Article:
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After Jessica Gemayel lost her battle with mitochondrial disease a few months ago, her friends gathered to figure out what they could do in her memory.
Courtney Brown, Jessica’s best friend since middle school, and the rest of their gang decided to form Team Jess for the MitoAction Energy Walk & 5K presented by Stealth BioTherapeutics on Sunday, Sept. 18.
The seventh-graders at Long Branch (NJ) Middle School know about mitochondrial disease thanks to a creative teacher.
One challenge when creating clinical trials for people with mitochondrial disease is the tremendous diversity that exists in our community. Even patients with the same genetic diagnosis may have different symptoms and varying degrees of severity.
Lincoln Ogonowski’s mitochondrial disease limits his mobility, so big brother Luke Krumich will often play with Lincoln’s toys for him. “I know what he likes and what he thinks is funny,” Luke said.
Lincoln is 3 years old and has Leigh’s syndrome, a devastating form of mitochondrial disease. Luke, 12, is his protective, loving, awesome older brother. The sons of Dyna and Rob Danger of Freehold, NJ, are as close as brothers can be.
Please join us on Wednesday, April 20 for the next installment of the MitoAction Advocacy Podcast Series.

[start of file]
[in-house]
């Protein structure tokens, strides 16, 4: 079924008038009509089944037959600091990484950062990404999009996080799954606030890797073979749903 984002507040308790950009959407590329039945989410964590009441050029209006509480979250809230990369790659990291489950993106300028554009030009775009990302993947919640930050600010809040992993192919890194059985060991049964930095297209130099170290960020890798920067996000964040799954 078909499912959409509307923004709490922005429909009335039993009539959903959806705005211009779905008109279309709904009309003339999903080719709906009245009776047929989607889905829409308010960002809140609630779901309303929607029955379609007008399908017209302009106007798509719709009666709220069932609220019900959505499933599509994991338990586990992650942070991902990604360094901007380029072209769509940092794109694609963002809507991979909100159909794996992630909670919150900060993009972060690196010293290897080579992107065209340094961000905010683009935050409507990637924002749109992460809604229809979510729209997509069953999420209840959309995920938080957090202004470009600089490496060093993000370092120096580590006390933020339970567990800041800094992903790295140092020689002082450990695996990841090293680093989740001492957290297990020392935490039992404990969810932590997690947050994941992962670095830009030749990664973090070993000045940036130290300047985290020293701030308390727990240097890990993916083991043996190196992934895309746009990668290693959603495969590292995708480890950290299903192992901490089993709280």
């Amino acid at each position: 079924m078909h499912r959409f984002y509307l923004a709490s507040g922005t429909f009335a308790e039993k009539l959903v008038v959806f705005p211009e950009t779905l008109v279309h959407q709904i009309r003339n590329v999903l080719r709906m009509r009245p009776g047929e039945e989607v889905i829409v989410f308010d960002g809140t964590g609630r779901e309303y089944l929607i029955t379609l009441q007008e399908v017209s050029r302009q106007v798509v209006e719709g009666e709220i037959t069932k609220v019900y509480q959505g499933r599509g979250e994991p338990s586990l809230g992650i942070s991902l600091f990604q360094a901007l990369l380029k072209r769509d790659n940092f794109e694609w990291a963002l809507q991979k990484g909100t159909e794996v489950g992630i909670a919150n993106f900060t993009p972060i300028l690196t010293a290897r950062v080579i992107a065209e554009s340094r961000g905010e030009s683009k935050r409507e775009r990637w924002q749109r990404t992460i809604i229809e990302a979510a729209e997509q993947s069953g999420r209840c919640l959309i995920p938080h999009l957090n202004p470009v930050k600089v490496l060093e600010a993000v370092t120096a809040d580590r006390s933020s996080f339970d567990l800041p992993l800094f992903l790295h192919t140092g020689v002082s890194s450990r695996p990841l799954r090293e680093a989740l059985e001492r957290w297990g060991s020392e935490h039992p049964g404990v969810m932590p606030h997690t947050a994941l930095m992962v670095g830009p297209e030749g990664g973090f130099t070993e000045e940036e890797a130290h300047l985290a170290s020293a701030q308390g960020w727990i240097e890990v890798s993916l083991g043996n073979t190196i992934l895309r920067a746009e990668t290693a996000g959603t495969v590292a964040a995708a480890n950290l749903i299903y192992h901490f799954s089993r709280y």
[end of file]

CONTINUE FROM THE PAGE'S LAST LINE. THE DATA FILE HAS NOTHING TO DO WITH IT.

As patients or caregivers, it is frightening to think about what would happen if we could not advocate for ourselves. Fortunately, there are legal documents that can be used to communicate our wishes under such circumstances. This type of legal preparation is called incapacity planning and guardianship.
Double H Ranch is a camp for children who are dealing with serious illnesses. Thanks to the camp’s amazing medical staff, Double H gives children who cannot attend conventional sleep-away camps due to medical issues a chance to go away, have fun, and be just like any other child. Just ask Susan and Mike Nadrich and their daughters, Madeline and Tyler.
“It’s one of the most amazing places. It’s magical,” said the East Amherst, NY mom.
Elite athletes know how to get the most bang out of their mitochondria, often training at high elevations to force their bodies to work more efficiently in “thinner air.” Endurance increases, recovery time decreases, and mitochondrial capacities change, allowing the athletes to work harder and perform better.